Bregaglia. Foto/Photo: TES

The Zuckerbäcker from Graubünden

The canton of Graubünden is the only trilingual canton in Switzerland. German is the spoken language of most inhabitants. Romansh has been increasingly replaced by German over the centuries. Italian is mainly spoken in four valleys of the canton, in Val Poschavio (das Puschlav), Bergaglia (das Bergell), Val Mesolcina (das Misox) and Val Calanca (das Calancatal).

Bergaglia also stands out in architecture from the other side of the Maloja Pass, the Engadine. This pass may not be particularly high (1 800 meters), but its steep mountain slopes make it a formidable natural border.

Bergaglia was already, in Roman times, an important storage place for the north-south trade and remained so until 1798. (Austrian) Lombardy and its cities Bergamo, Brescia, Cremona, Verona, Treviso and Padua, the Duchy of Milan, Venice, the Duchy of Savoy, the Kingdom of Sardinia, and the Swiss Confederation of thirteen cantons were immediate neighbours.

Graubünden joined the Confederation as a canton in 1803, but with the loss of Italian territories. From 1512 to 1797, the border of Graubünden ran much further south; Chiavenna, Valtellina, and Bormio were occupied by the canton and the Confederation. Napoleon, however, created the Republic of Cisalpina in 1797, later the Italian Republic, including these areas.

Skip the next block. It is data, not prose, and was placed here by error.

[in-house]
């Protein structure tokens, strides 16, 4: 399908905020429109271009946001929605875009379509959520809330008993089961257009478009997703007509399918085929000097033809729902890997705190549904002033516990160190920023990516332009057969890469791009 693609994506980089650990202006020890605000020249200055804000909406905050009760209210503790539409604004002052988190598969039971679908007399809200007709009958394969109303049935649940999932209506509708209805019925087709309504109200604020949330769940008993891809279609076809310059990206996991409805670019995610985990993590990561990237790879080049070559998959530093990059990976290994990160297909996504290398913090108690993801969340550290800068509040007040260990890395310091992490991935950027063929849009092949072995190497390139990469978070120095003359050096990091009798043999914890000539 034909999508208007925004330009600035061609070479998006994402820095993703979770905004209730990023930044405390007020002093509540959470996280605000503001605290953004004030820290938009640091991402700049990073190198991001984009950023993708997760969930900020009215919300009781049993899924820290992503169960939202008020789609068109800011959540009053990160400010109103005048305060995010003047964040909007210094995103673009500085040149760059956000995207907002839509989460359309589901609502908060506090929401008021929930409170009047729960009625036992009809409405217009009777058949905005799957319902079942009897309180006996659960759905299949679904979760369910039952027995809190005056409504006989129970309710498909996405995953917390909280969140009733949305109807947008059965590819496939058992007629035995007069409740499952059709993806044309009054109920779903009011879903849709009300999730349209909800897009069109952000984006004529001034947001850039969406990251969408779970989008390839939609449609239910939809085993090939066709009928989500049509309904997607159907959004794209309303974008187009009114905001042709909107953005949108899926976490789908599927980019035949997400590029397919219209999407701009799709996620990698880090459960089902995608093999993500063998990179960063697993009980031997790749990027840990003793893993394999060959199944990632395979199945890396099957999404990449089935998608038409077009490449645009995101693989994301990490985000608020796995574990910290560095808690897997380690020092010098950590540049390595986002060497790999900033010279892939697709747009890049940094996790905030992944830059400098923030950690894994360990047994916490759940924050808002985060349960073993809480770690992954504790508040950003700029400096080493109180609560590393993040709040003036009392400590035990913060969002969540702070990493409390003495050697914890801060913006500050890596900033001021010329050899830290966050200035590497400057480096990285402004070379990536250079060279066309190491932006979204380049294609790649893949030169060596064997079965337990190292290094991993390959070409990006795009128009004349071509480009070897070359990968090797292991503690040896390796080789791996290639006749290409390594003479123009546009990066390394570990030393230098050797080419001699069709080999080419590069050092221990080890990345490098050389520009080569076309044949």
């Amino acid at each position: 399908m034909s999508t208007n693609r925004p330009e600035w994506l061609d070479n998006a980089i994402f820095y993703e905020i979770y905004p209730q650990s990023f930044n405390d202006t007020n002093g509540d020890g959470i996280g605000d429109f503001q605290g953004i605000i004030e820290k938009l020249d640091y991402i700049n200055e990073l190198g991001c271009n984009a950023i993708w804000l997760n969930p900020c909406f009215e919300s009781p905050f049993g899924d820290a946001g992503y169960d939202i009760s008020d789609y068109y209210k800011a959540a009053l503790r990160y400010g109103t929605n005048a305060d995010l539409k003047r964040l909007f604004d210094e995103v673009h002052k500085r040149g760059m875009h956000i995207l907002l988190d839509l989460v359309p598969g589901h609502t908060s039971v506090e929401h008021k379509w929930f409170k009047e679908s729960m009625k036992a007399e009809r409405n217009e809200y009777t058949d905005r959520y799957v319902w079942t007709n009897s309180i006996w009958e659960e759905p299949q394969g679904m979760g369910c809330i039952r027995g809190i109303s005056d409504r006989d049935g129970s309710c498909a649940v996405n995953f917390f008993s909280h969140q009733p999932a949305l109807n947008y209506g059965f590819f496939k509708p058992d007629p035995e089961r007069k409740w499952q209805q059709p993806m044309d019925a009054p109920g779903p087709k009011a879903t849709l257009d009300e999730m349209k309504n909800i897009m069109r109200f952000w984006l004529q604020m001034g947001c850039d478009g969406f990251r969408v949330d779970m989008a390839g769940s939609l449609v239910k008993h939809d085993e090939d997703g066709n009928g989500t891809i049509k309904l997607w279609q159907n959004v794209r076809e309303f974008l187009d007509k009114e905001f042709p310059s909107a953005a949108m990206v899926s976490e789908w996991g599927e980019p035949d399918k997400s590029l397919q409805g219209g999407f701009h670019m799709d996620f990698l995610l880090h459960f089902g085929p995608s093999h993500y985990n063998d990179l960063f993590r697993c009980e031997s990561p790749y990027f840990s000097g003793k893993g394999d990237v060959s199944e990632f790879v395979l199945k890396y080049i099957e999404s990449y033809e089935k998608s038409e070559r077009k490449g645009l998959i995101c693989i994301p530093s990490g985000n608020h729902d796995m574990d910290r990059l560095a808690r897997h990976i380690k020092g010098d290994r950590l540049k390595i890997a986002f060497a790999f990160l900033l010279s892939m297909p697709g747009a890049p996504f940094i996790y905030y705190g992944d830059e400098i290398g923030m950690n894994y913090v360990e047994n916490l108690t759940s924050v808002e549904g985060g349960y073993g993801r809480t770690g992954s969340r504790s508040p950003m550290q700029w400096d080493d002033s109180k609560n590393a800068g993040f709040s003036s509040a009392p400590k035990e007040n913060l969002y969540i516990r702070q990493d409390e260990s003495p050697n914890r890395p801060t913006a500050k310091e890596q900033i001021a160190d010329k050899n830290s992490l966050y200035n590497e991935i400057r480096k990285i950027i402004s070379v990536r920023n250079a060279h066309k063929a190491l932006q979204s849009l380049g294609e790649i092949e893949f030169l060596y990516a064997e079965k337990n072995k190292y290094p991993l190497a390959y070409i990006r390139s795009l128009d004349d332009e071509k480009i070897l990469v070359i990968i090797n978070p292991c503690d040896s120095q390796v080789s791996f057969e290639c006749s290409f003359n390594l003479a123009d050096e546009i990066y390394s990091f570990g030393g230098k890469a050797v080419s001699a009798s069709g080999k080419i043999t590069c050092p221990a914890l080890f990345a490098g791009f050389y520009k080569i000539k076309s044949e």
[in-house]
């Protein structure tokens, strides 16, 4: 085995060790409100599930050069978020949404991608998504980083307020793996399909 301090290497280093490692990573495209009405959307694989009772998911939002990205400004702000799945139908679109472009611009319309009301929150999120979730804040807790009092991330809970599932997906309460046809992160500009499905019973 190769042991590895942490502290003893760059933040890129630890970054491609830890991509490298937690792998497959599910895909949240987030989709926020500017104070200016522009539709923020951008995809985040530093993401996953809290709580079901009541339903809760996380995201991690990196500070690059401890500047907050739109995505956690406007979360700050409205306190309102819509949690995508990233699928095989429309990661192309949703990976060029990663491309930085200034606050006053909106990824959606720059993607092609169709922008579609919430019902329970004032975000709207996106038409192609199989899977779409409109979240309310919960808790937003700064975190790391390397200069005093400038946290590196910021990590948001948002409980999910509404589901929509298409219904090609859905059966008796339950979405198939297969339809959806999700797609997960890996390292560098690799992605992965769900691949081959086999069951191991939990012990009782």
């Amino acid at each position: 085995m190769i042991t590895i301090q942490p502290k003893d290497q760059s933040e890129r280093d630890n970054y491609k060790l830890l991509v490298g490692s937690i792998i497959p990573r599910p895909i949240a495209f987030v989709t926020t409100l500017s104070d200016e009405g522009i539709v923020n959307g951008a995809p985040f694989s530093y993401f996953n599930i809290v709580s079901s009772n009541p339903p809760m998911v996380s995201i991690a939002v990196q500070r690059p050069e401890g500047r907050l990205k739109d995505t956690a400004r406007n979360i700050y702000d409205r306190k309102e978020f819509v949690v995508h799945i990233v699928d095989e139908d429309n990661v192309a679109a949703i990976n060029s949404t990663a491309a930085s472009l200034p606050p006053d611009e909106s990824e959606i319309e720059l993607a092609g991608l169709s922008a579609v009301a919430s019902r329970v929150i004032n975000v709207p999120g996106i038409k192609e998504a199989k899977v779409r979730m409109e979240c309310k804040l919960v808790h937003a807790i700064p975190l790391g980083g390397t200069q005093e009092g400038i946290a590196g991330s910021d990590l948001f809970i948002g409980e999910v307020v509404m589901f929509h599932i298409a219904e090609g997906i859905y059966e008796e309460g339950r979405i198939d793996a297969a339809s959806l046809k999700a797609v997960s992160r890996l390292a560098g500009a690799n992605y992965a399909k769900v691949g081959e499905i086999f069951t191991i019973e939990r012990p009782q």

Italian architecture and its status as a transit route accompany the hiker in Bergaglia on a twenty-kilometre tour from the Maloja Pass to the Italian border at Chiavenna.

The mountain scenery and the view of the villages give hiker wings, which are not superfluous because of the steepest and rocky slopes. It is not surprising that this European route has produced great European personalities. The artist Alberto Giacometti (1901-1966), born in Stampa, is perhaps one of the most famous, but along the way, the villages bear witness to other cultural and economic success stories.

Not only merchants or mercenaries in the service of European kings and princes, but especially Zuckerbäcker, patisserie bakers, and hotel and café founders in the European capitals tell the story of emigration in the eighteenth and nineteenth centuries.

One of the most impressive witnesses of this typical ‘Bündner’ specialisation is the Palazzo Castelmur near Stampa. The builders were Giovanni Redolfi (1658-1742) and Giovanni de Castelmur (1800-1871). Today, the Redolfi Patrician House, converted by the Castelmur into a castle, is a museum.

The museum has a permanent exhibition about the successful “Zuckerbäcker” from Graubünden and the authentic furnishings and interior of the 18th and 19th centuries. Stampa is halfway along the trail from the Maloja Pass to Chiavenna.